Fusarium crown and root rot (crown rot) develops on tomato from the fungus Fusarium oxysporum f.sp. radicis-lycopersici (FORL). Genetic resistance to crown rot was previously introduced into the cultivated tomato from the wild species Lycopersicon peruvianum and found to be a single dominant gene, Frl, on the long arm near the centromere of chromosome 9 of the tomato genome. In an effort to identify molecular markers tightly linked to the gene, Ohio 89-1 Fla 7226, Fla 7464, `Mocis', and `Mopèrou', lines homozygous for Frl (resistant), were screened with restriction fragment length polymorphism (RFLP) markers in comparison to Fla 7482B and `Monalbo', lines homozygous for Frl + (susceptible). Frl was determined to be between the RFLP markers CT208 and CD8. These two markers are separated by a genetic map distance of 0.9 cM according to Pillen et al. (1996). In addition, we screened a pool of eight resistant plants against a pool of nine susceptibles from a BC1 population segregating for Frl for amplified fragment length polymorphism (AFLP) markers. Fazio et al. (1998) previously determined that crossover events occurred in these 17 plants between Frl and a rapid amplified polymorphic DNA (RAPD) marker, UBC194. Our research has indicated that UBC194 is also between CT208 and CD8 on the centromeric side of Frl. Of the 62 AFLP primer combinations tested, 34 showed more than 63 strong polymorphisms in linkage to resistant phenotypes.
Matthew D. Robbins, Mikel R. Stevens, Gennaro Fazio and Gennaro Fazio
Matthew D. Stevens, John D. Lea-Cox, Brent L. Black and Judith A. Abbott
In consumer-harvested marketing, crop management practices and production systems directly affect the experience of the customer. An experiment was designed to compare overall consumer preference and fruit quality characteristics among three perennial cold-climate strawberry (Fragaria ×ananassa) production systems: conventional matted row (CMR), advanced matted row (AMR), and cold-climate plasticulture (CCP). Replicate plots of each system were maintained for two harvest seasons. Volunteers harvested subplots in each system and completed a survey to evaluate pick-your-own consumer preferences. The CCP system was preferred by a majority of consumers in the first year, whereas the AMR system was rated highest in the second year. Preferences were positively correlated with ease of harvest and fruit appearance and negatively correlated with the percentage of fruit unfit for harvest. Fruit quality measurements made on marketable fruit in the second harvest season indicated that there were no treatment differences in titratable acidity or soluble solids concentration, but significantly lower fruit firmness in the CCP treatment compared with CMR and AMR.
Matthew D. Stevens, Judith A. Abbott, John D. Lea-Cox and Brent L. Black
Three cold-climate strawberry production systems, conventional matted row, advanced matted row, and cold-climate annual hill plasticulture, were compared for consumer preference in a pick-your-own (PYO) setting. Replicated 6 × 15 m plots were established in 2002 in Maryland and cropped in 2003 and 2004. To simulate PYO marketing, volunteers were recruited to harvest 3.6-m plots in each of the three production systems and to complete a five-part questionnaire. The questionnaire collected demographic information and allowed volunteers to compare the three systems both prior to and after their harvesting experience. Harvests were carried out twice weekly, with 75 participants in 2003 and 45 participants in 2004. The 2003 season was cool and wet, with frequent rainfall and a high incidence of fruit rot. Spring 2004 was unseasonably hot, resulting in an unusually short harvest season. Consumer preference differed between years and among harvests within a season. The annual hill system was favored early in the 2003 season, with preference shifting to the other systems as the season progressed. The advanced matted row was favored early in the 2004 season. Many of the participants' comments, both positive and negative, were directed at the plastic mulch and raised beds. In several cases, participants indicated that their preferences after picking from each system did not match their initial impressions. Implications of this research to the social components of sustainability will be discussed.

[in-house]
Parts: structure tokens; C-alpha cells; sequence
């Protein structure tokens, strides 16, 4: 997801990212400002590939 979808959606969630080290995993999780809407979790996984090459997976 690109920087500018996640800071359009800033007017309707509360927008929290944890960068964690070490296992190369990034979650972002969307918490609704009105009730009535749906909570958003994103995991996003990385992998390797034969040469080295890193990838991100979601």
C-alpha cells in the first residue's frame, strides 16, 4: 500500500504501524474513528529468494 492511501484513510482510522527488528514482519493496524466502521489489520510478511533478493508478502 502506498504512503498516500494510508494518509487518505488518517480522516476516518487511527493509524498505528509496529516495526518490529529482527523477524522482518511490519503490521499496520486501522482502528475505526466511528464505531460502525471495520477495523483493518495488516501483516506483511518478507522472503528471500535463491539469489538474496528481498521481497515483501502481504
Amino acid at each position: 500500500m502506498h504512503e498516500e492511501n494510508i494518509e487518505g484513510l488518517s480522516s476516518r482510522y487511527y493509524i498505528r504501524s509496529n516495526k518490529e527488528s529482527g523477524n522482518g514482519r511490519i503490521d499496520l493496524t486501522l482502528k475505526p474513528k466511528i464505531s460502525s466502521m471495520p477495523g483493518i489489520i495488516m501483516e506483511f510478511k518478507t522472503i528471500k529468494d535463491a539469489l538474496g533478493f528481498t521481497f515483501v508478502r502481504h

Matthew D. Stevens, Brent L. Black, John D. Lea-Cox and Dillon Feuz
Three cold-climate strawberry (Fragaria ×ananassa) production systems, conventional matted row (CMR), advanced matted row (AMR), and cold-climate plasticulture (CCP), were compared for horticultural and economic aspects of sustainability over a 3-year planting cycle. The systems were tested using a single cultivar, Allstar, to avoid treatment × cultivar interaction. System-specific management operations and materials affected the total production costs of each system. Both CMR and AMR had higher management costs than CCP as a result of labor costs for weed control, but CCP had much higher cost of materials. Overall expenses were lowest for CMR and highest for AMR. Yields in the first fruiting year were highest for CMR at 17.4 Mg·ha−1 followed by AMR and CCP at 13.2 Mg·ha−1 and 11.8 Mg·ha−1, respectively. In the 2004 harvest season, CMR and AMR were the highest yielding at 10.0 Mg·ha−1 and 9.0 Mg·ha−1, respectively, with CCP the lowest yielding at 6.0 Mg·ha−1. Low yield and fruit size in the second year and high material costs for establishment limit the economic viability for CCP when managed as a perennial system.
Jack E. Staub, Matthew D. Robbins, Steven R. Larson and Paul G. Johnson
Matthew D. Robbins, Mohammed A.T. Masud, Dilip R. Panthee, Randolph G. Gardner, David M. Francis and Mikel R. Stevens